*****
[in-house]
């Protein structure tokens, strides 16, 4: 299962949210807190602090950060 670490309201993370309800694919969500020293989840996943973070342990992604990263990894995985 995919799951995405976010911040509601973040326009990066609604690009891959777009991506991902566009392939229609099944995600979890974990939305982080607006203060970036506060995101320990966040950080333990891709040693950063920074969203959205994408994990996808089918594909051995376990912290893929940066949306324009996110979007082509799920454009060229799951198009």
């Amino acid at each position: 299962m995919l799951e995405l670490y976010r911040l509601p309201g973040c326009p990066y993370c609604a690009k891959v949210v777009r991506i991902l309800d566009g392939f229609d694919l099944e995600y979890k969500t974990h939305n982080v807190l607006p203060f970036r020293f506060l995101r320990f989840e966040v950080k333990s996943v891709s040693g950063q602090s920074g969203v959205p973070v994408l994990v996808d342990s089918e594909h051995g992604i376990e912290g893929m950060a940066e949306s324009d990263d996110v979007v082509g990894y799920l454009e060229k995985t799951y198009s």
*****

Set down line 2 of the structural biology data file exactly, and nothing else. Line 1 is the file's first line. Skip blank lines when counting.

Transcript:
């Protein structure tokens, strides 16, 4: 299962949210807190602090950060 670490309201993370309800694919969500020293989840996943973070342990992604990263990894995985 995919799951995405976010911040509601973040326009990066609604690009891959777009991506991902566009392939229609099944995600979890974990939305982080607006203060970036506060995101320990966040950080333990891709040693950063920074969203959205994408994990996808089918594909051995376990912290893929940066949306324009996110979007082509799920454009060229799951198009």